My first impression of Oxford, aside from its colleges resembling Hogwarts, was that it was an incredibly intimidating academic institution only the bold would dare apply to. Thank goodness I applied anyway! My past two years at Oxford have indeed been challenging, but extremely rewarding and worthwhile.
It is an inescapable fact that Oxford is demanding. Everyone feels overwhelmed when they first attempt to complete seemingly endless reading lists and write three essays every two weeks. But this process has been immensely intellectually satisfying. Being able to absorb so much material in such a short period of time is an important skill that will be developed very quickly at Oxford. The chance to discuss and debate topics with some of the brightest minds in the world in our tutorials is unparalleled. I have learnt how to make logical sense of concepts when delving deep, deep down into issues with tutors (as one inevitably will in tutorials). I have also honed my ability to think on my feet and defend my own point of view. I remember the first time my tutor, after a rather heated discussion, agreed with my take on the question at hand! It is moments like that that make me realise just how much I can learn under the Oxford system.
Of course, Oxford is not just about studying. There are many little things that make the Oxford experience so worthwhile. Living in old college buildings that look like castles inspires feelings of wonder. Seeing people bike around town in full sub fusc (formal attire with flowing gowns) is interestingly a normal sight. Attempting to manoeuvre a punt down the river, something I have not always been able to achieve without falling in, is a delightful experience. And with the infinite range of opportunities and student societies available to cater for every passion, there is no shortage of excitement.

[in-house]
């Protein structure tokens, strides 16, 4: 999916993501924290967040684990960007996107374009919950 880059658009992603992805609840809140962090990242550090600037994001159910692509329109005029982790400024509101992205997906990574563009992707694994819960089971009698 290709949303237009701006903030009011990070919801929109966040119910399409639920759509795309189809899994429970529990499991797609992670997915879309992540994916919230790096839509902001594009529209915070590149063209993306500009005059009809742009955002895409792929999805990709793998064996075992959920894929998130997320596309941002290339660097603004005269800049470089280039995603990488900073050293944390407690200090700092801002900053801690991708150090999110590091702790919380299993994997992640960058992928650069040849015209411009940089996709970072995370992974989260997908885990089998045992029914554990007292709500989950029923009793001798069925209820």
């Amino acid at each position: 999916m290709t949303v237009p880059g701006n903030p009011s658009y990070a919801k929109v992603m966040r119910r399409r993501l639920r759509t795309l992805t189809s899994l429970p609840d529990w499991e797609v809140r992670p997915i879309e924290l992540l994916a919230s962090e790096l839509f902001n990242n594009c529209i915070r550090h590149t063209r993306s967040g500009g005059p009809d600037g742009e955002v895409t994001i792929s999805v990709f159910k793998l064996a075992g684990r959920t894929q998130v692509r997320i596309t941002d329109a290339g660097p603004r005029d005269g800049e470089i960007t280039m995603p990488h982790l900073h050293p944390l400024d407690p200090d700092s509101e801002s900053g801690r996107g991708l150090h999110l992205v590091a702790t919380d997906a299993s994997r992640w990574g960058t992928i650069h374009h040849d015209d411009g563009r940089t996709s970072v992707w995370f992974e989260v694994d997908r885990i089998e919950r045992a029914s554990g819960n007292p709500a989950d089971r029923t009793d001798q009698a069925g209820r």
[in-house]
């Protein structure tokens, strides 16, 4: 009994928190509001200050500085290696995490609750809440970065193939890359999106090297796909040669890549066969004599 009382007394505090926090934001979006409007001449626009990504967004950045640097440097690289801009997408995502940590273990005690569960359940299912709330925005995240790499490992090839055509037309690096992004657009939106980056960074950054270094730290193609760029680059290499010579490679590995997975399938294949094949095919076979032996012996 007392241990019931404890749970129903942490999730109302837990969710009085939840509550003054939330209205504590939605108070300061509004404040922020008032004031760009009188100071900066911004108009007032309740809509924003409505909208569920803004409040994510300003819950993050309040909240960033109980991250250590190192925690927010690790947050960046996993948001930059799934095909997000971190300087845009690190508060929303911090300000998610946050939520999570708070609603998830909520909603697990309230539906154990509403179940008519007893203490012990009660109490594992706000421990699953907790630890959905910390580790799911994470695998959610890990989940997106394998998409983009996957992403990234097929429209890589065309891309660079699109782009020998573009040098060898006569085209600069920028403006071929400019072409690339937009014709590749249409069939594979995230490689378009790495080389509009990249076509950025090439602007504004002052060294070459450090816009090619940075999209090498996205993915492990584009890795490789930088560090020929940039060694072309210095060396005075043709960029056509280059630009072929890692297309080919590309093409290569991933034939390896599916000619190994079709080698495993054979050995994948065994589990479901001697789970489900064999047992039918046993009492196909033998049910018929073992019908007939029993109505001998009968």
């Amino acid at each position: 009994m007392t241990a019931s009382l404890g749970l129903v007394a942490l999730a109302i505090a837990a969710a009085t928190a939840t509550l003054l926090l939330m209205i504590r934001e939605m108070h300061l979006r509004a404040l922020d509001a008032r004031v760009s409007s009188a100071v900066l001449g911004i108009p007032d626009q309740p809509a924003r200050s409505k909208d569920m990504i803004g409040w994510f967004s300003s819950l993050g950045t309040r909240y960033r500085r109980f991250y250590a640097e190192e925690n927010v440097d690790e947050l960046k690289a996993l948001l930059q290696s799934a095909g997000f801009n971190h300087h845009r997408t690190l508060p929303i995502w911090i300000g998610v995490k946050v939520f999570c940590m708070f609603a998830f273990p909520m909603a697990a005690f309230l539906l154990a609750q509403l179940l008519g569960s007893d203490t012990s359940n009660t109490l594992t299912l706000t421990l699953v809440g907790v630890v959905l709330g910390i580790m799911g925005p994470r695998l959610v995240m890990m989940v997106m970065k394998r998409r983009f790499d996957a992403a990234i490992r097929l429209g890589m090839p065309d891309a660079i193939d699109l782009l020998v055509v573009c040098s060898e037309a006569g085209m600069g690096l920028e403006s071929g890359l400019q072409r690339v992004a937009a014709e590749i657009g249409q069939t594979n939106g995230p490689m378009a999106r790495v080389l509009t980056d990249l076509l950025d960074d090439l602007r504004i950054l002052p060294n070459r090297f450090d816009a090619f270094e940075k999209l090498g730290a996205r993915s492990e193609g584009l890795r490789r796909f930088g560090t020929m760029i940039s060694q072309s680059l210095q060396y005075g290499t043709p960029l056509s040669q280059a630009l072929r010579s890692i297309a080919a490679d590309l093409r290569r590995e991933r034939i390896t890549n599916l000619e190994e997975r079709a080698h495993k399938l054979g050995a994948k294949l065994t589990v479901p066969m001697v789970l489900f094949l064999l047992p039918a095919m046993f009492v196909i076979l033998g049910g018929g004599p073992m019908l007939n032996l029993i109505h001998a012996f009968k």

Above all, what I love most about Oxford is the interactions I have with the people here, be it professors, tutors, other staff, or peers. Professors and tutors are very willing to discuss interesting or complex topics and provide guidance both in and outside of tutorials. These are conversations that usually leave me more academically curious than ever. I have received tremendous support from staff such as the Careers Service personnel. One of the biggest highlights of my university experience has been meeting other students from a wide variety of backgrounds and courses. There is something rather fascinating about sitting in an old, charming dining hall and discussing culture and gender with someone studying Archaeology and Anthropology, or trying to comprehend complex equations with a Physics student, or learning about a visiting student’s intriguing undergraduate experiences and work aspirations.
If you relish the prospect of an intellectual challenge, and the chance to immerse yourself in a culture filled with tradition as well as plentiful opportunities, look no further. Oxford awaits.